Background: High-dose trimethoprim-sulfamethoxazole (TMP-SMX) for the empiric treatment of communityacquired
methicillin-resistant Staphylococcus aureus skin and soft tissue infections has been evaluated for efficacy, but
characterization of adverse reactions is lacking.
Methods: To describe adverse reactions associated with high-dose TMP-SMX therapy, a retrospective medical record
review of outpatients receiving TMP-SMX was conducted. Each episode (case) of a patient receiving high-dose TMPSMX
(at least 4 double-strength tablets per day) was matched by next closest prescription number with a patient (control)
receiving standard-dose TMP-SMX.
Results: 982 cases were reviewed; 491 in each arm. At least one adverse drug reaction (ADR) occurred in 9.1% of
patients. There was a significant difference in the incidence for any ADR between high-dose and standard-dose groups
(13.0% vs 5.09%, respectively; p<0.0001). More patients taking high-dose TMP-SMX developed hyperkalemia (3.46% vs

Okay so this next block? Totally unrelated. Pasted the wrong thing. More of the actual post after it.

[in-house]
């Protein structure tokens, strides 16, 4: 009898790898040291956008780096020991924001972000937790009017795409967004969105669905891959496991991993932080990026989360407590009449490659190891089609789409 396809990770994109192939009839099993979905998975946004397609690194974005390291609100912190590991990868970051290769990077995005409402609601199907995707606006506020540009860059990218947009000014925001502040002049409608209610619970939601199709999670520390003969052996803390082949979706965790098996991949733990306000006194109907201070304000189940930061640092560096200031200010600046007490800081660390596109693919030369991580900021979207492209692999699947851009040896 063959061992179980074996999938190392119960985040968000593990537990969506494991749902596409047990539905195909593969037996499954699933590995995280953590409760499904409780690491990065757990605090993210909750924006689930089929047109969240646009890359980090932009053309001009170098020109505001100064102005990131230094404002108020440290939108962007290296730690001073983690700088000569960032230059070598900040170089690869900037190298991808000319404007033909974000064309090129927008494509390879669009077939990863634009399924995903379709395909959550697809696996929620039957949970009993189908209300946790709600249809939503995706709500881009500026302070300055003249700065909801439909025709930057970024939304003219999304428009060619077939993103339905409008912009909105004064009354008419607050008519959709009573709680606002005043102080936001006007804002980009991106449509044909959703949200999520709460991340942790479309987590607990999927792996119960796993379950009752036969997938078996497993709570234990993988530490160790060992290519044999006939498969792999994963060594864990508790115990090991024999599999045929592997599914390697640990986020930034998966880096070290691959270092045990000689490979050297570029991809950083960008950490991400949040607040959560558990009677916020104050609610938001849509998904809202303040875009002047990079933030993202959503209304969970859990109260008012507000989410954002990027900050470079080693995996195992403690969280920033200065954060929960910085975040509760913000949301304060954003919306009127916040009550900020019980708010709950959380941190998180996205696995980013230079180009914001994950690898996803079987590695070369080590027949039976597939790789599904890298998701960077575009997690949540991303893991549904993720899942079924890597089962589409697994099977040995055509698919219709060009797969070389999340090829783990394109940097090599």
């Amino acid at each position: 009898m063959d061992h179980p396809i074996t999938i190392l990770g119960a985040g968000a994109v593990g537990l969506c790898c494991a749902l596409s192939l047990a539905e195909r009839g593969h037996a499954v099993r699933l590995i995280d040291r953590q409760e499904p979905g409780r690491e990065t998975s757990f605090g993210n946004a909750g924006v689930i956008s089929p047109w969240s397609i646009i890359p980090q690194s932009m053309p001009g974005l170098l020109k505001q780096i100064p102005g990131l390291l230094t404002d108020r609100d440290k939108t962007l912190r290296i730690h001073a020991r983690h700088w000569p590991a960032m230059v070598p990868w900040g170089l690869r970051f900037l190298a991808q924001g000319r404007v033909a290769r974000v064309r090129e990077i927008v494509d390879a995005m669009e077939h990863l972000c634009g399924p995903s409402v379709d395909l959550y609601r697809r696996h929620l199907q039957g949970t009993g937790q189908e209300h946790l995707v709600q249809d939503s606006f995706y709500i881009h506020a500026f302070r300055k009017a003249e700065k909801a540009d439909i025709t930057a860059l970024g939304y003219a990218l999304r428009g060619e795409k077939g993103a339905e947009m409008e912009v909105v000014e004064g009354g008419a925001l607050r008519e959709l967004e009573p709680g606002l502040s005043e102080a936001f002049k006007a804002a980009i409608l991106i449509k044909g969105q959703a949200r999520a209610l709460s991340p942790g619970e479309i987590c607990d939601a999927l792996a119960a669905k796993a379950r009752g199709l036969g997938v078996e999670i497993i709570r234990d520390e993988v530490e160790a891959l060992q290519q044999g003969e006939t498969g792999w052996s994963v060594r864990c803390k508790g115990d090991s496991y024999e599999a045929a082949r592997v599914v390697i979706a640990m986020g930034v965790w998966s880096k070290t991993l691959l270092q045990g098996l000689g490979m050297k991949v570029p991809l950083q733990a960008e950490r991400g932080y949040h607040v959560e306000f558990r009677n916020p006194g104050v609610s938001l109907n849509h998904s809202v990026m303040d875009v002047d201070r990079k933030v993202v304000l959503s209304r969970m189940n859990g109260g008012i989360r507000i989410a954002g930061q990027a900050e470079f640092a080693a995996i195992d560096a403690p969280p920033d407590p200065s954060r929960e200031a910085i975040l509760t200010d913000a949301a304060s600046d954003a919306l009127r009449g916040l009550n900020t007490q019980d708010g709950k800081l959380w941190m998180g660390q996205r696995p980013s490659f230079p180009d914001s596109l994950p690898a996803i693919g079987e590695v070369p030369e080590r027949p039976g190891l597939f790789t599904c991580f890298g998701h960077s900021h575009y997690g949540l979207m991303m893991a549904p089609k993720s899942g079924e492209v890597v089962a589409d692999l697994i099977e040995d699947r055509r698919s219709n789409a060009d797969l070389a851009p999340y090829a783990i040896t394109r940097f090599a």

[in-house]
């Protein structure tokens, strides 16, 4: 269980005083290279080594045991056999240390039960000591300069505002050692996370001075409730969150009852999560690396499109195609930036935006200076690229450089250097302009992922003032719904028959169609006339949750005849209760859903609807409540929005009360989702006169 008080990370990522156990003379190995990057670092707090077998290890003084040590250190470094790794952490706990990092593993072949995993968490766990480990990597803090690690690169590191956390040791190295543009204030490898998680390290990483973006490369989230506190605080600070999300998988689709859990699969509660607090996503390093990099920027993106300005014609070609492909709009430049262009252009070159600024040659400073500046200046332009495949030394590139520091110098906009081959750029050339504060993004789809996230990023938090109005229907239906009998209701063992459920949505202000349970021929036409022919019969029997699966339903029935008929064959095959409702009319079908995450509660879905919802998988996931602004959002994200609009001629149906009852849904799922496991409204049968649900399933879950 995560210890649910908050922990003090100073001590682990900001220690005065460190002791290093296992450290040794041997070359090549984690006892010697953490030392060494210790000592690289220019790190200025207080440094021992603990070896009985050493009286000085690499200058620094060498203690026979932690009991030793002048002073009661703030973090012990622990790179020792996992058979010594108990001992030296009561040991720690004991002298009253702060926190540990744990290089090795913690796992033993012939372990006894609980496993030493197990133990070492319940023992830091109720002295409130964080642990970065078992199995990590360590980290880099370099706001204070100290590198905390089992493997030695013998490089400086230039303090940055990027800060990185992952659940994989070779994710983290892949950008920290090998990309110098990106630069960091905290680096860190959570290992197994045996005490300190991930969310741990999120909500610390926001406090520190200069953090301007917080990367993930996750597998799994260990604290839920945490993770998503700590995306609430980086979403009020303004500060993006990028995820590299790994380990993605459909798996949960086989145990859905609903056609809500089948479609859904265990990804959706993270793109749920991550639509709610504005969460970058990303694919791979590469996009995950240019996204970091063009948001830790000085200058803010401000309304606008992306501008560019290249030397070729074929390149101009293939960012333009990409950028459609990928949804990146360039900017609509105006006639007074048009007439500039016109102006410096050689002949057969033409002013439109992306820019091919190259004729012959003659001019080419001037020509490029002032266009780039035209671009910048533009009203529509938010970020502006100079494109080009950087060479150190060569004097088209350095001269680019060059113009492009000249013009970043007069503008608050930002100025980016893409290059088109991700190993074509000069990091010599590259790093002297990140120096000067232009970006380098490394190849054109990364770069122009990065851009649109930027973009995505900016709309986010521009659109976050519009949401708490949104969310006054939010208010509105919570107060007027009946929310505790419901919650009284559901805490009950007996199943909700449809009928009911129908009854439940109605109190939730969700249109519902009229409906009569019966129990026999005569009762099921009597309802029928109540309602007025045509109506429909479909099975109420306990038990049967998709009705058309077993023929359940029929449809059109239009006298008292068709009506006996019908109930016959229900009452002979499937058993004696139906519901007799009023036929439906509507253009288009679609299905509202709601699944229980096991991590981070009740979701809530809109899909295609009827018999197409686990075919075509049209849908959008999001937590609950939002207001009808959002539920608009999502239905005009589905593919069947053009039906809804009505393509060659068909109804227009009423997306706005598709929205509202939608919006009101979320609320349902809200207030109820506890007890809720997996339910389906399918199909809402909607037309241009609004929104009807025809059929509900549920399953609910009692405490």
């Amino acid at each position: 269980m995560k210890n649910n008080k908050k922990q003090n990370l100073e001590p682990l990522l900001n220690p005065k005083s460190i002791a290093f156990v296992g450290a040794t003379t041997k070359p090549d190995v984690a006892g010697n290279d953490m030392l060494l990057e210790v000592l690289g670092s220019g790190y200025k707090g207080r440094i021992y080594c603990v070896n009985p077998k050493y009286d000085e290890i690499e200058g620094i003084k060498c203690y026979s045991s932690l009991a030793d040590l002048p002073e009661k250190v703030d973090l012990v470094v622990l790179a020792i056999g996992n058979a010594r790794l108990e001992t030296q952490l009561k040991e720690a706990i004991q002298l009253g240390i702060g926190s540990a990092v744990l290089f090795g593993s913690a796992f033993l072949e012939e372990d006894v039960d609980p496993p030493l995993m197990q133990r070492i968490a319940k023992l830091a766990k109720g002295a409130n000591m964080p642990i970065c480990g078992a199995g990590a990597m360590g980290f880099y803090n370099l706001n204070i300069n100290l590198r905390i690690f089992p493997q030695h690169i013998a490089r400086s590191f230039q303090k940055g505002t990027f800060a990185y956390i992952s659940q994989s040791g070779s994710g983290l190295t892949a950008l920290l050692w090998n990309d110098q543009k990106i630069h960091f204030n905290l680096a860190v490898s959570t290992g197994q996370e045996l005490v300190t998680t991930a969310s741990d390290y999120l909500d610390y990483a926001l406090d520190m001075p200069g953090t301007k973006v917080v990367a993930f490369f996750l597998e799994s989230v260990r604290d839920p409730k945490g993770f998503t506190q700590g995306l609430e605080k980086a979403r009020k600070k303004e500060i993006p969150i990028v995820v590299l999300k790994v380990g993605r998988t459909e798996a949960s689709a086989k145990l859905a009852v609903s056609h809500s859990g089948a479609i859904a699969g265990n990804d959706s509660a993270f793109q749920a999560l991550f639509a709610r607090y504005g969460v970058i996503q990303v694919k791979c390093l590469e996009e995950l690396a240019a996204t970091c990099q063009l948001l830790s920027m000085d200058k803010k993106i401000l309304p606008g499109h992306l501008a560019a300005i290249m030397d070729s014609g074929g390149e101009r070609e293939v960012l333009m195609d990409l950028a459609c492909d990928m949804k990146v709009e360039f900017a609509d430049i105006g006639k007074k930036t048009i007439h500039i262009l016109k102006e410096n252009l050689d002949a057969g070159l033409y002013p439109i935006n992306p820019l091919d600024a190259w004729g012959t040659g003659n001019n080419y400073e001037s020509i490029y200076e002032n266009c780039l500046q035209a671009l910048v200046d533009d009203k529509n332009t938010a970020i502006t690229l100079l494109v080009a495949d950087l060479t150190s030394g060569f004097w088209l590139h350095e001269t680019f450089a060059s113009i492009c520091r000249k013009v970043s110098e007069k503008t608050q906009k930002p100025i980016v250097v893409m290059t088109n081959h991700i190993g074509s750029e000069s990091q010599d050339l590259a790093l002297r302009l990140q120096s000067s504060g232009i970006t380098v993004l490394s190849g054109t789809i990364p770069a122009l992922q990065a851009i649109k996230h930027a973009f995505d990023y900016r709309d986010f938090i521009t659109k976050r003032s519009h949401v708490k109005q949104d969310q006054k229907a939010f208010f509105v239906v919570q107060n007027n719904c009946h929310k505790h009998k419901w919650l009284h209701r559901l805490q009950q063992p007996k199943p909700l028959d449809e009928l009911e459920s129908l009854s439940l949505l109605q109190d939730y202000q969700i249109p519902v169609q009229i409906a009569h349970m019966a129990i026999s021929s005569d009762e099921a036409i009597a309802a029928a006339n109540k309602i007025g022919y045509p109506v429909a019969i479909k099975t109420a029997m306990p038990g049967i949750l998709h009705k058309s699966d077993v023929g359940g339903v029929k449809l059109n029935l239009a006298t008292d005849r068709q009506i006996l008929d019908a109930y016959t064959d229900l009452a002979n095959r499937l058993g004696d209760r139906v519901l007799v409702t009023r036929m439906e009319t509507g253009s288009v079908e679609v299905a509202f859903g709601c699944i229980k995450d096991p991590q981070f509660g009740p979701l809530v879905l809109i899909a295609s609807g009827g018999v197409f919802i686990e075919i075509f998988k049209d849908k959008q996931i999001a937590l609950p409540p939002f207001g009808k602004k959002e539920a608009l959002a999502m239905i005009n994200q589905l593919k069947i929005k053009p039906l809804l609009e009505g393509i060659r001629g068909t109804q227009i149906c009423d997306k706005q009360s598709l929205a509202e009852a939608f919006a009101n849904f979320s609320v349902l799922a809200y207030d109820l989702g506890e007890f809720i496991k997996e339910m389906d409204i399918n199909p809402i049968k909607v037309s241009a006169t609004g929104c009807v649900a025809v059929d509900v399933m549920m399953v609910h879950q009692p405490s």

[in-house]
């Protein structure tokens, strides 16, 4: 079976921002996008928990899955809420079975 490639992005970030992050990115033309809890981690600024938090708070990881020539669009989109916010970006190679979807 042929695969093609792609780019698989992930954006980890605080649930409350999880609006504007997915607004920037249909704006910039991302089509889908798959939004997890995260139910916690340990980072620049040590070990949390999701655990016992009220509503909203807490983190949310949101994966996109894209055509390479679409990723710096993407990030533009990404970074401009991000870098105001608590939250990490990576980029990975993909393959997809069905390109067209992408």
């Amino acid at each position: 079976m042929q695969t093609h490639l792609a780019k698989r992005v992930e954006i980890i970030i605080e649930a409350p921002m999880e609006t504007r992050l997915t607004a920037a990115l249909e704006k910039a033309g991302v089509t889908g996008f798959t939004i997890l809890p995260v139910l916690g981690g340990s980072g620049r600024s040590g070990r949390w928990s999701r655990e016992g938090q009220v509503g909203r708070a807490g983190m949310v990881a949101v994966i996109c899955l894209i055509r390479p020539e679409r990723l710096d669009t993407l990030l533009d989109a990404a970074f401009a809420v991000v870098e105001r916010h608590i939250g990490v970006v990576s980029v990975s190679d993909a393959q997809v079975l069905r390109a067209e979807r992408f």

0.81%, p=0.0066), acute renal injury (3.67% vs 1.63%, p=0.044), and rash (1.83% vs 0.20%, p=0.021). Patients receiving
high-dose TMP-SMX had significantly higher rates of electrolyte abnormality ADR (5.09% vs 1.63%, p=0.0021),
gastrointestinal ADR (5.30% vs 2.24%, p=0.011), renal ADR (3.67% vs 1.63%, p=0.044), central nervous system ADR
(2.65% vs 0.81%, p=0.047), and hypersensitivity (2.24% vs 0.41%, p=0.022). Concomitant receipt of an angiotensinconverting
enzyme (ACE) inhibitor was a univariate variable associated with hyperkalemia, and advanced age and receipt
of high-dose TMP-SMX were independent variables.
Conclusion: ADRs such as hyperkalemia are more likely to be associated with the use of high-dose TMP-SMX in the
ambulatory setting. Clinicians should use caution when initiating high-dose TMP-SMX and consider laboratory
monitoring in patients of advanced age or those receiving concomitant ACE inhibitor therapy.